Four Plus Ones are built on either single or double lots. The common Chicago lot is 125 feet deep and 25 feet wide. Four Plus Ones built early on in 1961 or 1962 are often on single lots, while later examples and the majority of the type are built on double lots. Because Four Plus Ones were designed to be economically expedient money generators, it follows that nearly every example occupies as much of the lot as possible. This is always done in the same way. The building straddles the sides of the lot, but is set back about fifteen feet, the minimum, from the sidewalk. These buildings are squeezed into lots, fulfilling the minimum requirements of zoning and building code, while maximizing the number of units.
The term is “Four Plus One” is unique to Chicago. In other cities with five story apartment buildings with underground parking, it is very likely that people refer to them as “apartment buildings” or “condos,” whichever they may be. Four Plus One refers to two things; the height of the building, and a separation of functions (the parking lot). This implies that the elements of height and functionality are the ones that define the Four Plus One. As these elements are among the reasons that these buildings are so reviled, we can further deduce that “Four Plus One” is not a neutral term. It is a pejorative term that more accurately describes a period in the history of Chicago’s Lincoln Park and Lakeview neighborhoods, rather than a building type.
On one hand, Four Plus Ones provide an elegant solution to the issue of parking. What could be simpler and more efficient than simply elevating the structure? However, Four Plus Ones are comprised of studio and one bedroom apartments, and are also very efficient when it comes to packing many of these units into a small space. These two efficiencies are incompatible if every occupant owns a car or two.
The Public Safety concerns were straw man  arguments that are aesthetic concerns in disguise. The argument that Four Plus Ones are fire hazards is a particularly absurd one. The use of wood in construction does not automatically qualify the building as a fire hazard. By this logic, the entire Back of the Yards neighborhood is a fire hazard. It is more likely the case that any building with objectionable aesthetics is considered by some a ‘fire hazard'.
The most common arguments against the Four Plus One dealt with Community Character, including issues such as neighborhood charm, population density, and family-friendliness. The gentrifiers were more often that not young parents looking for a good place to raise their children. Four Plus Ones cater to a market that is marginalized with an influx of single families. Young couples, single people, and the elderly were the common tenants of Four Plus Ones.
Community Character arguments, such as “these buildings replace beautiful homes and are ugly, cheap, and tawdry” are nothing more than class-based conflict veiled as aesthetic value judgments. Four Plus Ones can most commonly be found along the lakefront north from Lincoln Park to Rogers Park, and south between Hyde Park and South Shore. It is a very important and telling detail that the only resistance and complaint toward Four Plus Ones occurred in Lakeview and Lincoln Park. These areas were among the first to gentrify, and the new residents keen to preserve their investment and lifestyle through exclusion.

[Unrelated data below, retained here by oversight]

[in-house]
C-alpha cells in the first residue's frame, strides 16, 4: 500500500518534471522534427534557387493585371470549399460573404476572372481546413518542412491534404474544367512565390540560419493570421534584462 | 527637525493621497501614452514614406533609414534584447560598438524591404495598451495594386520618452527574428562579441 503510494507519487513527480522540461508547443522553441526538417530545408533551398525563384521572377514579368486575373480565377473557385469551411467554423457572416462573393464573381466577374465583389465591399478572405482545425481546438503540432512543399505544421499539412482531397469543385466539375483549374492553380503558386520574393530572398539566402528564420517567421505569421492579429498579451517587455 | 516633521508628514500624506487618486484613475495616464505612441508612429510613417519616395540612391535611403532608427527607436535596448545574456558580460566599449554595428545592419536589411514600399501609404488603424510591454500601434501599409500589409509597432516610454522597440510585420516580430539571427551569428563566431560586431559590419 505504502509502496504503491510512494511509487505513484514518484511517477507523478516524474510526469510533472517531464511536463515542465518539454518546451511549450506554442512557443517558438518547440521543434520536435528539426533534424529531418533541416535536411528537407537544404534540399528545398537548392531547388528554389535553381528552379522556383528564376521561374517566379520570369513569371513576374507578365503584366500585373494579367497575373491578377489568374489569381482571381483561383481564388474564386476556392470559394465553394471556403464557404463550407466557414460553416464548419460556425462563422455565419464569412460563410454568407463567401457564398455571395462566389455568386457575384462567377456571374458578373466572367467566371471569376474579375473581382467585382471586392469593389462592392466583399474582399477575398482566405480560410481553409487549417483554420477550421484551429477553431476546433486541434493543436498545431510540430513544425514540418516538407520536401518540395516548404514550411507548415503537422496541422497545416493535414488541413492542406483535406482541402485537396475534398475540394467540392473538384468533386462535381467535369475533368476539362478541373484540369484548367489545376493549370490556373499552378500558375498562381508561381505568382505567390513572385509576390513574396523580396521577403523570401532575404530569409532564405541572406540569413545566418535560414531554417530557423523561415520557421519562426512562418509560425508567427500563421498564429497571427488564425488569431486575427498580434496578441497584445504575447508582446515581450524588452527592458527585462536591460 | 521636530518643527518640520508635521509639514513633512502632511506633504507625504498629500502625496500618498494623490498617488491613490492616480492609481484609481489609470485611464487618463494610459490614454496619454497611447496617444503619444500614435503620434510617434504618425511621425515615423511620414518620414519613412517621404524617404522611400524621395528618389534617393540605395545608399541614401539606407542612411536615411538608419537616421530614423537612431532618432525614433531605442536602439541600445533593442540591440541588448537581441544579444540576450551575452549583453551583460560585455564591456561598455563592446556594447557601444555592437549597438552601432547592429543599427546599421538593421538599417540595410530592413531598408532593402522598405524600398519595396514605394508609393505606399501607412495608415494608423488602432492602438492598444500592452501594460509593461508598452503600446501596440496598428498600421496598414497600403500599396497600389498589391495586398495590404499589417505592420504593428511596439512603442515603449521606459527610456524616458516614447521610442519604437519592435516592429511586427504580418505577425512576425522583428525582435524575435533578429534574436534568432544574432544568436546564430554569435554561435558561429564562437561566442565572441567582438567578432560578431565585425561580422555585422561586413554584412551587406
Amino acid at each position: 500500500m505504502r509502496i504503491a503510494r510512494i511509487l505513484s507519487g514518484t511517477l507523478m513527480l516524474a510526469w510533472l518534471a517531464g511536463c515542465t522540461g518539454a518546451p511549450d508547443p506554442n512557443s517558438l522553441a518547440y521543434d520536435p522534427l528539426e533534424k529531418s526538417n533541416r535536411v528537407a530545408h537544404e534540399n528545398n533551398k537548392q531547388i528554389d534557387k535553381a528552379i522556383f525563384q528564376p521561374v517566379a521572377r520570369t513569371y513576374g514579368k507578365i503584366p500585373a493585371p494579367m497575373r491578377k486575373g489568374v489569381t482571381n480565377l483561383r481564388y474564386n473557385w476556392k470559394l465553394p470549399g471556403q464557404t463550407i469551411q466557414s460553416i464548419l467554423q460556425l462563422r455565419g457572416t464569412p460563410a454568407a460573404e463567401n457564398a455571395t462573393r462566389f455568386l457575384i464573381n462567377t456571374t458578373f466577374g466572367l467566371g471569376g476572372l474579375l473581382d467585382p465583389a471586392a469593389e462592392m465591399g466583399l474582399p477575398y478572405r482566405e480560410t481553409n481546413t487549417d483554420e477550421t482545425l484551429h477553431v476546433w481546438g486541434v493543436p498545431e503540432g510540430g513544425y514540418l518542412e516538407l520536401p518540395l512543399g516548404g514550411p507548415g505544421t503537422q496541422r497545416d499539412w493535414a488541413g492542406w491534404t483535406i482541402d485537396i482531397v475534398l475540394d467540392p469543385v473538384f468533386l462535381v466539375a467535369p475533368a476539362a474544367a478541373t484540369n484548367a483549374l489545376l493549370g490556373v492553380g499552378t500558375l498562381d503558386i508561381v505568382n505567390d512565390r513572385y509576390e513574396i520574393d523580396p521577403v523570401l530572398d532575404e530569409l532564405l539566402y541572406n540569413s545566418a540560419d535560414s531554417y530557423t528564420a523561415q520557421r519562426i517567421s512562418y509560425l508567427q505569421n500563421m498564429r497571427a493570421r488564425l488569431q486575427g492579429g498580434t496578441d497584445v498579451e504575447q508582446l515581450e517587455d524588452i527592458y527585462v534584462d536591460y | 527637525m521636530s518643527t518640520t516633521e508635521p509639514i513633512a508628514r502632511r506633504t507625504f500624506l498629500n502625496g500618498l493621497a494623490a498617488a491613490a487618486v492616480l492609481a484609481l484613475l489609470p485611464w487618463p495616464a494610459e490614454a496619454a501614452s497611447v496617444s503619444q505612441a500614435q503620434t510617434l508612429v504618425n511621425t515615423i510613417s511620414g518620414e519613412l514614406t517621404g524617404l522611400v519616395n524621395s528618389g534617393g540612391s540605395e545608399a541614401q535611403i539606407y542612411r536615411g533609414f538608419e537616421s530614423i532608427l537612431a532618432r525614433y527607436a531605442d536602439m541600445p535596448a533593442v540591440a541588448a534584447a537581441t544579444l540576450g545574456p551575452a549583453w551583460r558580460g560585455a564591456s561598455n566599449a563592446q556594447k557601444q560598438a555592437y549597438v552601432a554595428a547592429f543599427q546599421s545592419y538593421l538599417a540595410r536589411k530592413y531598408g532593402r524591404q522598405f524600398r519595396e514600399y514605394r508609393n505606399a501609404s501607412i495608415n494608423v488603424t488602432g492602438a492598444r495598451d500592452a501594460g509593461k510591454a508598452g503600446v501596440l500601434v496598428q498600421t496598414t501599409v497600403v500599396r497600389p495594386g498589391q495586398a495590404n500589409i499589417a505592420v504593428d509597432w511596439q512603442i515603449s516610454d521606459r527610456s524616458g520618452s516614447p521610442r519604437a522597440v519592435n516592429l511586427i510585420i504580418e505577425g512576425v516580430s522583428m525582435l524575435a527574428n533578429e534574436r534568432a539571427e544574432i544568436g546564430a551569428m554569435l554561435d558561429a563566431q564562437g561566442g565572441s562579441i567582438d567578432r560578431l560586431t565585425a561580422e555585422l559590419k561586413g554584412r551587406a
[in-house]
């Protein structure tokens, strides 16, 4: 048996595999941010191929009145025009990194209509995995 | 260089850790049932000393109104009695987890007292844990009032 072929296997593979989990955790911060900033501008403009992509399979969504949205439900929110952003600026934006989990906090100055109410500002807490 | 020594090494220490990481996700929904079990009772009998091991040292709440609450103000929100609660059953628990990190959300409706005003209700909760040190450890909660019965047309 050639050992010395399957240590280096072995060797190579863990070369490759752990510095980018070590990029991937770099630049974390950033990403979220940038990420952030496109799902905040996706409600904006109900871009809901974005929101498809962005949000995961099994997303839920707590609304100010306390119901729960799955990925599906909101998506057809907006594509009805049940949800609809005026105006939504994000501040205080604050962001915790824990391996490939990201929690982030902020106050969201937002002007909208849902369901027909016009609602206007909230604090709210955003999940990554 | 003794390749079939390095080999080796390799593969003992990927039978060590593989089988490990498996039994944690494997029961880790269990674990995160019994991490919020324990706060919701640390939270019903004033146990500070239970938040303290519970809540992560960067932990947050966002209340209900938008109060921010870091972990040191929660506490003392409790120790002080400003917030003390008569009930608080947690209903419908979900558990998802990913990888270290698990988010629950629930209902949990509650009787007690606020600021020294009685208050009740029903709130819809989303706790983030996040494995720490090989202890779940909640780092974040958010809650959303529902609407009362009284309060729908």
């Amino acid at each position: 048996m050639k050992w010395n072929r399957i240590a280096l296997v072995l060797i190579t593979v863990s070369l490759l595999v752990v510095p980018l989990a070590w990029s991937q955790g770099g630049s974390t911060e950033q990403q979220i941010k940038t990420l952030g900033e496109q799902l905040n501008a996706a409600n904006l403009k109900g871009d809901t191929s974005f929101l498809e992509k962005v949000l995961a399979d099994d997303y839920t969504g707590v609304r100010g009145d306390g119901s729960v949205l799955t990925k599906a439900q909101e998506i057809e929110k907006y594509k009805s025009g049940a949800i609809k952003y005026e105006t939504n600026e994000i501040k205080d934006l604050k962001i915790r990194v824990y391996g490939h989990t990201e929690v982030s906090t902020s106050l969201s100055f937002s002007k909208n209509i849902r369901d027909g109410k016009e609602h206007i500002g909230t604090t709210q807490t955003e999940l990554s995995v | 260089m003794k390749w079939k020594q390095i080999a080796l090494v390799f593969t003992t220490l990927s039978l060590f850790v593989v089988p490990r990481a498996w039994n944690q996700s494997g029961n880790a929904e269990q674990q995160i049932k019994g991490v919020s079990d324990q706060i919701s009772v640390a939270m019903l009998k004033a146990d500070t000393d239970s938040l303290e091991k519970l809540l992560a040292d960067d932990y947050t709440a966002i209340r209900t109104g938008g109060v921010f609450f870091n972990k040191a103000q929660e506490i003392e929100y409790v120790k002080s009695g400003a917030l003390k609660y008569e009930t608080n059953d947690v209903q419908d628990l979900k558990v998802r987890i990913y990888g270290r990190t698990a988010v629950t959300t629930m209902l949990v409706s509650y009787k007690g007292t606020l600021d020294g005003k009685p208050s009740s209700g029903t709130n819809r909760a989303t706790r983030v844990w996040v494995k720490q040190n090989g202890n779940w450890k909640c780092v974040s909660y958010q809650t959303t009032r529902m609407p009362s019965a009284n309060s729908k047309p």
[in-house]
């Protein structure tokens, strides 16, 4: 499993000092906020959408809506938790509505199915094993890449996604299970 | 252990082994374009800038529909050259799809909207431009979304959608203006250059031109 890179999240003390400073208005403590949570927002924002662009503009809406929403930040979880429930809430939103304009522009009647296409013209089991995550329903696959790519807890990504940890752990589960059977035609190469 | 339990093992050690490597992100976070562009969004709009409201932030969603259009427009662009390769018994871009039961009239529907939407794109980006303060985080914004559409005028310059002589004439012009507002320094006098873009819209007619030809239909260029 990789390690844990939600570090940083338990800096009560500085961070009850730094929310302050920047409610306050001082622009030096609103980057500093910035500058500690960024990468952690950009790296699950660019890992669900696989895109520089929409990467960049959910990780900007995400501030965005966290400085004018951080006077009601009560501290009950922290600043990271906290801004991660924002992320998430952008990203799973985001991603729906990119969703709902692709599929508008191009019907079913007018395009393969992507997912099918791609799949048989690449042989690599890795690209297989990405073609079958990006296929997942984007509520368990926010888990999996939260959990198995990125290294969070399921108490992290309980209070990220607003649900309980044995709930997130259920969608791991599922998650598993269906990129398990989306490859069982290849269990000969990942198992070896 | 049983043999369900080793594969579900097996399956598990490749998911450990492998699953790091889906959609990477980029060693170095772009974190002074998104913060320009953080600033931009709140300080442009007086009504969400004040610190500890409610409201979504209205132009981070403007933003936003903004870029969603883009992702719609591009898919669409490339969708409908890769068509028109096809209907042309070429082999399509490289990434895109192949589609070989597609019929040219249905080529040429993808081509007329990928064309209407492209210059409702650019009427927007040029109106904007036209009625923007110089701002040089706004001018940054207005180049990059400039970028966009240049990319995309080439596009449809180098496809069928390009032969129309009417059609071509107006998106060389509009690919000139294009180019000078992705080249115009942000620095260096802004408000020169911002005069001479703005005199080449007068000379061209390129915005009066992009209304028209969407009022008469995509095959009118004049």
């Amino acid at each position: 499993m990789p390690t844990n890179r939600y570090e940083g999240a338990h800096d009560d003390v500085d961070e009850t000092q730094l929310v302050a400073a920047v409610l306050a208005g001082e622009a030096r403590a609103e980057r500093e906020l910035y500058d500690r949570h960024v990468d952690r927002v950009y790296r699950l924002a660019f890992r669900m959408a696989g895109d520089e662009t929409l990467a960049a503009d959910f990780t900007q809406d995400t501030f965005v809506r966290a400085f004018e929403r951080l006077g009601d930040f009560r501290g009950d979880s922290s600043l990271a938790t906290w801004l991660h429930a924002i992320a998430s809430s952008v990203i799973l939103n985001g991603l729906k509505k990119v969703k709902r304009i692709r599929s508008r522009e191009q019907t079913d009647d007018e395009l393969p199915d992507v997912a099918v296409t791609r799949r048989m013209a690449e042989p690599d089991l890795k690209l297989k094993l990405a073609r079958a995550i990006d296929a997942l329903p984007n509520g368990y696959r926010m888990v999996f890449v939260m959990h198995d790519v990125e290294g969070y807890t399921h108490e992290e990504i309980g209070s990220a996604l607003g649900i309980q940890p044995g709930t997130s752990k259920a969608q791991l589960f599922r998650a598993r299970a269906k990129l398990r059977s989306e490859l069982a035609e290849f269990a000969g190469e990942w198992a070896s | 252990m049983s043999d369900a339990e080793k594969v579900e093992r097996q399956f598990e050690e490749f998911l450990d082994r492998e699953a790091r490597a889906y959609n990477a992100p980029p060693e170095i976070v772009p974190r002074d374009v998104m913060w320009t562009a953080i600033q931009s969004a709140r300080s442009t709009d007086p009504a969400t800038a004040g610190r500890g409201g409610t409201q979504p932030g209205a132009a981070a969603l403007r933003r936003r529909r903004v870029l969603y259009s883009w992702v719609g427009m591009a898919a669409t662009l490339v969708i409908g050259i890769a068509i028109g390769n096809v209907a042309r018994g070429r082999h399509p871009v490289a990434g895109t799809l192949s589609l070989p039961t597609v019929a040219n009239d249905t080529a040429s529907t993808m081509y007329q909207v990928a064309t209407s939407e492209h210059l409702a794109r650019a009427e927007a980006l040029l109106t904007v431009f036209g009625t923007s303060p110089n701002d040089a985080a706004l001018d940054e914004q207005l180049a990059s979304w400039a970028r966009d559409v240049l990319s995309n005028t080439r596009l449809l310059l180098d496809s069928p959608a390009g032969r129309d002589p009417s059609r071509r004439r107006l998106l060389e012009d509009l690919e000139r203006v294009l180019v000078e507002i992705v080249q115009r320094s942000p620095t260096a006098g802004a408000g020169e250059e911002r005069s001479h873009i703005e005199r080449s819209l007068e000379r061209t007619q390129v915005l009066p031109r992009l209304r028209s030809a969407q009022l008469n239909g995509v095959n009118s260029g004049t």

There are two types of Four Plus Ones, differentiated by the visibility of parking. If the parking lot is visible from the sidewalk, the more likely it is to be considered an ‘eyesore’ by the passerby. If the parking is hidden – it's out of sight and out of mind. It is very difficult to determine why the sight of parked cars is so greatly disliked. Of course, it is a matter of aesthetics, but any deeper reasons are hard to quantify.
While the outsides of Four Plus One buildings are brick and the separation between the parking level and residential floors is concrete, the only separation between units is a wood framed wall or floor. This can often result in terrible acoustic privacy between units.
Compiled by Neil Gale, Ph.D.
 Chicago zoning codes explained: SecondCityZoning.org/zones
 'Nimby,' a person who objects to the siting of something perceived as unpleasant or potentially dangerous in their own neighborhood, such as a landfill or hazardous waste facility, especially while raising no such objections to similar developments elsewhere.
 'Straw Man,' is a common form of argument and is an informal fallacy based on giving the impression of refuting an opponent's argument, while actually refuting an argument that was not advanced by that opponent. The so-called typical argument creates the illusion of having completely refuted or defeated an opponent's proposition by covertly replacing it with a different proposition and then to refute or defeat that false argument instead of the original proposition.